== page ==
Nick Cannon painted on Whiteface to promote his new album with “Wild N’ Out” cast member, Timothy DeLaGhetto, called “White People Party Music.” I can take a joke, but if we get offended when White people do Blackface, how can we say, “Ahh come on, it’s just a joke,” when a Black person does it? Cannon started to receive backlash of major publications cringing and decided to tell the world to “just relax and have fun”:
Don’t get your fancy panties in a bunch! It’s funny how people take themselves so seriously. People love drama! We feed off of it. Just relax and have fun!
There’s a major difference between having fun and being offensive. Nick created “Connor Smallnut” for this new album, but also for attention, because let’s be real–when was the last time you paid attention to a Nick Cannon track? I’ll tell you when–10 years ago. “White People Party Music” is Cannon’s second studio album in 10 years, so he could use all the publicity stunts he could get. If reverse racism was a thing–this would be it. Racial double standard anyone?
Let’s say Macklemore was to come out with an album called, “Black People Cookout Music,” and painted himself Black to promote it. What would happen? I can tell you that Kendrick Lamar wouldn’t be the only person fired up about it. I don’t think it’s right to call a White person in Blackface racist without calling a Black person in Whiteface the same.Sure, there’s been other Black comedians who smeared their faces in white paint for a cheap giggle, but that doesn’t make it any less offensive. So what racism scale of judgment are you using to decide what deserves a chuckle versus what deserves a march on Washington?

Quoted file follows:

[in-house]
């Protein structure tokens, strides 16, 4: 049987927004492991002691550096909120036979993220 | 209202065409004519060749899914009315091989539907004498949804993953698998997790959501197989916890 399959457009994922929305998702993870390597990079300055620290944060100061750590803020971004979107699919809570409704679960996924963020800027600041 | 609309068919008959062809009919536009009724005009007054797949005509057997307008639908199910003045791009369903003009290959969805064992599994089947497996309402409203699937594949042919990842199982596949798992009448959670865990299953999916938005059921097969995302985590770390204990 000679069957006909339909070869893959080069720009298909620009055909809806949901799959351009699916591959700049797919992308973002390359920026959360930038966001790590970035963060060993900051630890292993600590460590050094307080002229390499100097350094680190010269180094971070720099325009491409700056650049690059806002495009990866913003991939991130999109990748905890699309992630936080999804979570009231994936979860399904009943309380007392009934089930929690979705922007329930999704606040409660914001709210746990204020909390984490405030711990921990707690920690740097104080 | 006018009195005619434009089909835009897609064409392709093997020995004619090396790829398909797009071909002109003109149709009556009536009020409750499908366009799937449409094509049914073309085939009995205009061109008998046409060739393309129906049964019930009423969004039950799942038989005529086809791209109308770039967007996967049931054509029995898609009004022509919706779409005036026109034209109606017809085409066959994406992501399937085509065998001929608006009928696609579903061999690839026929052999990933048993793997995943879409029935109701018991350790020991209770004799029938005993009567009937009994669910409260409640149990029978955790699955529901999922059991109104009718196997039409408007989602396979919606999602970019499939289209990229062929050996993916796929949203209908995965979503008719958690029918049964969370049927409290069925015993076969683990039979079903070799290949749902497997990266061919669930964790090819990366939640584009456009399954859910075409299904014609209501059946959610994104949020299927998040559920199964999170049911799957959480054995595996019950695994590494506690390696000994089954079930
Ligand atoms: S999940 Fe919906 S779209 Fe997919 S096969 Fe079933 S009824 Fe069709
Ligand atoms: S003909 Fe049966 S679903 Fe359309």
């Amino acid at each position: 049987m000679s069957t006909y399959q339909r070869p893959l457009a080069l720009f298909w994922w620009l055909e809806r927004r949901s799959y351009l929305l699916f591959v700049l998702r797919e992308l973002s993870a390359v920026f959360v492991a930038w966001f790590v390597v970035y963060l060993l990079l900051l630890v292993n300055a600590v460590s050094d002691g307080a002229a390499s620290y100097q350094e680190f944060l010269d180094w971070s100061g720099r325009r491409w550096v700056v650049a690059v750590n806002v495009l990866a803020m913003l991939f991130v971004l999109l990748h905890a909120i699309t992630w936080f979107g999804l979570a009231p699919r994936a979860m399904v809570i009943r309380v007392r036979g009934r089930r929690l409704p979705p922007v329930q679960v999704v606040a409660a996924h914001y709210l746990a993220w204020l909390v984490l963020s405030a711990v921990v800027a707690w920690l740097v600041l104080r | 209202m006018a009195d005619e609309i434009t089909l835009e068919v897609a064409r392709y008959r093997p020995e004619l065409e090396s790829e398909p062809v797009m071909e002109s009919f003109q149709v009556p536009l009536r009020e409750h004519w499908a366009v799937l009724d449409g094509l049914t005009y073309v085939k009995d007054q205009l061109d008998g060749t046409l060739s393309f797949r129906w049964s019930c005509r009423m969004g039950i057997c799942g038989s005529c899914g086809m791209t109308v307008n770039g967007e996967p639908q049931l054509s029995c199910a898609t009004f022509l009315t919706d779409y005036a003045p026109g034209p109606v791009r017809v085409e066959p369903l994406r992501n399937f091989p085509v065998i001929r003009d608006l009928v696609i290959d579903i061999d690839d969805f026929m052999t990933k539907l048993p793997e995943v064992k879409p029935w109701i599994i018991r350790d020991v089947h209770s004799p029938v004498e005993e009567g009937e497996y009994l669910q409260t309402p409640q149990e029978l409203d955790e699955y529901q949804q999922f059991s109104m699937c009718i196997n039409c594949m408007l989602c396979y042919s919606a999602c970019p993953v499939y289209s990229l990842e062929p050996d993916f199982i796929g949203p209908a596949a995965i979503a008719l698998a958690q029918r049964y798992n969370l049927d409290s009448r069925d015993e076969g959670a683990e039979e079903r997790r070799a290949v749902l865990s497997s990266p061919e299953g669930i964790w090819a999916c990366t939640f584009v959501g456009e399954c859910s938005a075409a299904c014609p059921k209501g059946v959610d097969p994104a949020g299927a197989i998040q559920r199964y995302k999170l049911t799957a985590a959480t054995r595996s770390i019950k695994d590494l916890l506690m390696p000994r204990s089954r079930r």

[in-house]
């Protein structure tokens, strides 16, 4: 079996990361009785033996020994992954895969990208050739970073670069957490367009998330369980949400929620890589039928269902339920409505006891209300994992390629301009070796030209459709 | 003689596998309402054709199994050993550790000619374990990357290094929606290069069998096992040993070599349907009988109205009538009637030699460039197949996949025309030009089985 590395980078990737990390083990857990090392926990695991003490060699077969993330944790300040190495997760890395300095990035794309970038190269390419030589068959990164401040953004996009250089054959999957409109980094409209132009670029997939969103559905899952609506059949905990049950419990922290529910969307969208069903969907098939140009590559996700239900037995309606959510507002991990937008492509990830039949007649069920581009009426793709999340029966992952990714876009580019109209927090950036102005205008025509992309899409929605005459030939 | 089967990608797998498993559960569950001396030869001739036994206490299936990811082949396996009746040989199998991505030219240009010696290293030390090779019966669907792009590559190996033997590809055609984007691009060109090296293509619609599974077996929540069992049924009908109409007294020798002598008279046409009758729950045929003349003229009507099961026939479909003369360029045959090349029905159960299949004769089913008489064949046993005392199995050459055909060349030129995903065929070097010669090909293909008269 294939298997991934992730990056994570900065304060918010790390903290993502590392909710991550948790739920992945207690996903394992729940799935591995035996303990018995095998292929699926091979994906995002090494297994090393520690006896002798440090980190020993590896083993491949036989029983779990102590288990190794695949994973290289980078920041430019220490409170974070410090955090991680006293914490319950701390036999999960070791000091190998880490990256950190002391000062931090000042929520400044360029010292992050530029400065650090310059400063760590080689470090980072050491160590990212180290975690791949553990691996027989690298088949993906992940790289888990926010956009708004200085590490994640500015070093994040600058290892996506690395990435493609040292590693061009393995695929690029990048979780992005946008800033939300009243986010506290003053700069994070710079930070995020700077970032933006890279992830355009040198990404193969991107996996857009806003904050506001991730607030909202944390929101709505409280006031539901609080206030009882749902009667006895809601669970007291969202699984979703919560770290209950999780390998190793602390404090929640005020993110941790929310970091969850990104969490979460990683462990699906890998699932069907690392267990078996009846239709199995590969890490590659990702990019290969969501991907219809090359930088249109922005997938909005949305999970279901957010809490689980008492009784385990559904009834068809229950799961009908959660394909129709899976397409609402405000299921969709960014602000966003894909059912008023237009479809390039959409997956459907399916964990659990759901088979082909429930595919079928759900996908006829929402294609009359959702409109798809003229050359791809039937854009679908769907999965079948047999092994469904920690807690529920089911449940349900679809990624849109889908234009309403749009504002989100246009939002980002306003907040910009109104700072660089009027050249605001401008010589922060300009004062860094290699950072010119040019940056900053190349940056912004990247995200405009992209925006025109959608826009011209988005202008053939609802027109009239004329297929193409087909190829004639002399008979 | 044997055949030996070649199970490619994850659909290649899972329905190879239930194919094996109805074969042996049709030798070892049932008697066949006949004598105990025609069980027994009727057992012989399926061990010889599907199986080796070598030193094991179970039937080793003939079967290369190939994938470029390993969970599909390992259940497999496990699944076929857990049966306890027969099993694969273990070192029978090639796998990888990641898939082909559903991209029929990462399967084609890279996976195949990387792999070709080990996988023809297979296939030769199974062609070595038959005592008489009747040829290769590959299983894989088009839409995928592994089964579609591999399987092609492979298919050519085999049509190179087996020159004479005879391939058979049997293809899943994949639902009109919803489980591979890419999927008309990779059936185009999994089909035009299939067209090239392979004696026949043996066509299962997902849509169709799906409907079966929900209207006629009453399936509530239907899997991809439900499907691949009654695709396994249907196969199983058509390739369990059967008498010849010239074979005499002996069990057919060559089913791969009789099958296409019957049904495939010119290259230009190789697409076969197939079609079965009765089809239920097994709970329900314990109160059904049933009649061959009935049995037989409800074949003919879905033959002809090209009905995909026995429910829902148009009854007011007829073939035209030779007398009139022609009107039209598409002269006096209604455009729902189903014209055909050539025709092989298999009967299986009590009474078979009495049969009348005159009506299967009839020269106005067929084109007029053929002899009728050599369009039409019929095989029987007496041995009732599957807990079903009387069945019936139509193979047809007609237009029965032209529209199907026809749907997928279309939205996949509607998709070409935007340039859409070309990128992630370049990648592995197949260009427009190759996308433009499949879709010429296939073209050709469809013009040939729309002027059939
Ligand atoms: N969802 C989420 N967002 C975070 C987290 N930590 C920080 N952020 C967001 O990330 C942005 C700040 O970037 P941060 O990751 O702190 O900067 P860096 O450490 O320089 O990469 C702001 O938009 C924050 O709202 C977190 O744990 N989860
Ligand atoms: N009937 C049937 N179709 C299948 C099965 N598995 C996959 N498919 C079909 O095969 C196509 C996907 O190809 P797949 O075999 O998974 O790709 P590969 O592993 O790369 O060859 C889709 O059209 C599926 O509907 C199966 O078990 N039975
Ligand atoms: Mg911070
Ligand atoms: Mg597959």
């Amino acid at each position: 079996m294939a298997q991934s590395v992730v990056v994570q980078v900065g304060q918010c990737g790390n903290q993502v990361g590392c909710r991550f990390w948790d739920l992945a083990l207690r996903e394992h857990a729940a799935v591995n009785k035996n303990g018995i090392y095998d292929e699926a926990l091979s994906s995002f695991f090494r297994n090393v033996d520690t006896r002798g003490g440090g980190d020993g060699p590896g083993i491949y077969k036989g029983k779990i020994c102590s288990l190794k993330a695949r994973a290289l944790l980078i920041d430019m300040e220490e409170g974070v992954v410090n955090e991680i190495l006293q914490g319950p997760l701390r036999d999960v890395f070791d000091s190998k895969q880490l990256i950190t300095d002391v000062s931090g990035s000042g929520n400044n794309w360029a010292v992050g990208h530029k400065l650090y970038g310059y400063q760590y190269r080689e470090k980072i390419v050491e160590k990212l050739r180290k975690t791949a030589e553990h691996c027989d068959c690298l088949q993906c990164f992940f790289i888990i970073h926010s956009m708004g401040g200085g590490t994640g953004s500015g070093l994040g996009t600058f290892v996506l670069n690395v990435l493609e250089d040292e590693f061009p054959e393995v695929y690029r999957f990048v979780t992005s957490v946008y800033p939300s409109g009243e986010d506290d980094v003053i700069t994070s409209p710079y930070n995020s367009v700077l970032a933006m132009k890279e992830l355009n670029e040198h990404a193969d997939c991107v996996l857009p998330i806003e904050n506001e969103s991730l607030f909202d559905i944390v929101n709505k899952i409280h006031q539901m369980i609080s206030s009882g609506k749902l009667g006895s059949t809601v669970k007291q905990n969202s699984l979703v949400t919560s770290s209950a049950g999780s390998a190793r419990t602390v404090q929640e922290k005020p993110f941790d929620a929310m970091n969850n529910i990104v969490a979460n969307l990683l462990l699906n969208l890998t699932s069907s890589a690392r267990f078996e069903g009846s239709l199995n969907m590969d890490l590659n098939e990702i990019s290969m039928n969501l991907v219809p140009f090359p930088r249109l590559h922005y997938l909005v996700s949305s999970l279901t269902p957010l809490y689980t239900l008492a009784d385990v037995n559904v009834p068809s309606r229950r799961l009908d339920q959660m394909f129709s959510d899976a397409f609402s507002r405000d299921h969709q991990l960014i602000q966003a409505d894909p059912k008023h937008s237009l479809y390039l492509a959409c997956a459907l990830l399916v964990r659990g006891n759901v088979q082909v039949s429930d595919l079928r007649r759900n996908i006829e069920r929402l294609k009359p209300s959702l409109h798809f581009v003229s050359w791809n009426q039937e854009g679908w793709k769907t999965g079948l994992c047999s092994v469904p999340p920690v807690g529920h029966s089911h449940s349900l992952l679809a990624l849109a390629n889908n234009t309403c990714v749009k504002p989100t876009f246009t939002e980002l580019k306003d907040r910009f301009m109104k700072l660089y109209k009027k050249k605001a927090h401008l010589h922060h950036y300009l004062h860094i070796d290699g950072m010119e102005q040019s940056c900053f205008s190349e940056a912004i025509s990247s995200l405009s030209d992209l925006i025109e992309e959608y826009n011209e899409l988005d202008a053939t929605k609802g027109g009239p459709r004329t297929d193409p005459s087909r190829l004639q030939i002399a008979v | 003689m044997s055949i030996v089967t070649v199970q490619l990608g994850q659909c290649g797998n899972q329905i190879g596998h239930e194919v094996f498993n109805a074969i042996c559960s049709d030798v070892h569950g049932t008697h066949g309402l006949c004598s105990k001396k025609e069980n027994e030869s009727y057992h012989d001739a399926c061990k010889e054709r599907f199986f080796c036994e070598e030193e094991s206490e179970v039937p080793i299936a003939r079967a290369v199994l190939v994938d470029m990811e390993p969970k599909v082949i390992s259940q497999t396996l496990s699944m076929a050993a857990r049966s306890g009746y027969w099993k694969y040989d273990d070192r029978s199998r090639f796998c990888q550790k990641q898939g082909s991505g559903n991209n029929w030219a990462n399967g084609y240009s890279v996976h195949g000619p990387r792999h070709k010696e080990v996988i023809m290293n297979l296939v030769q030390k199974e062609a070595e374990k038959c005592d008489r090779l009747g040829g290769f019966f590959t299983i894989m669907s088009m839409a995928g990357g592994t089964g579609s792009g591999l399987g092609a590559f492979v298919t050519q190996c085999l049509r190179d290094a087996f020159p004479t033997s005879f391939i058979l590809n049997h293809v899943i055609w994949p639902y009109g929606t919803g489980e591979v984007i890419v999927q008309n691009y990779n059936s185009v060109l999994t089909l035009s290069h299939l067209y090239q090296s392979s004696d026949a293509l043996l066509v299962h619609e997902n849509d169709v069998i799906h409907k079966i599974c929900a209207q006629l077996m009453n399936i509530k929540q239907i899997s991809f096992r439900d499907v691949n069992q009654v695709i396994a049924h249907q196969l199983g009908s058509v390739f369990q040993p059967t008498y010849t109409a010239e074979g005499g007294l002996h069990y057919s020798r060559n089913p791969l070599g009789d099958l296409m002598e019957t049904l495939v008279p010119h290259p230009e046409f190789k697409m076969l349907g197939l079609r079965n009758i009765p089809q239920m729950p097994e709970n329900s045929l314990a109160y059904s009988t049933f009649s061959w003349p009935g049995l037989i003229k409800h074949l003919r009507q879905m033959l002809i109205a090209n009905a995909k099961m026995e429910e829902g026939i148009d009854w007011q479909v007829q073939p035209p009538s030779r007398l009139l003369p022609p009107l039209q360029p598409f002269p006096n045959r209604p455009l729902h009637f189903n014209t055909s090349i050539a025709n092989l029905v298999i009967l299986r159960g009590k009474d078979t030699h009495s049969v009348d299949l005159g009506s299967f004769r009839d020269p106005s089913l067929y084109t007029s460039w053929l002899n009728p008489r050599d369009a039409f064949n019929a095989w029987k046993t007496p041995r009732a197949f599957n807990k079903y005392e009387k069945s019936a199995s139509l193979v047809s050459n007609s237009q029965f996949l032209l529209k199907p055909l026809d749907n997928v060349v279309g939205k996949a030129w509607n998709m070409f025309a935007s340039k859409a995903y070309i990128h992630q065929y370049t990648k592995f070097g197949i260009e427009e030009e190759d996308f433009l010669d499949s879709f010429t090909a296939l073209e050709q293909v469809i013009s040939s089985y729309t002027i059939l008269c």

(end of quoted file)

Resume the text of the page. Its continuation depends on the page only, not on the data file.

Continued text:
And then there’s this:
While I find his corniness refreshing, I’m not here for his trying-too-hard-to-be-taboo tactics to get us to care about this album. However much Nick’s fake pasty White face makes me cringe, I can honestly say that from what I’ve heard, “White People Party Music” is a fun album. It’s the type of Britney Spears meets Flo-Rida music that makes sweating in the gym a bit more bearable. It sucks that Nick Cannon had to create a gimmick in order to get the world to pay attention. Don’t get it twisted though–this was a brilliant marketing ploy. People who would have never checked for a Nick Cannon album are currently searching the hashtag as to not miss a chance to laugh at him.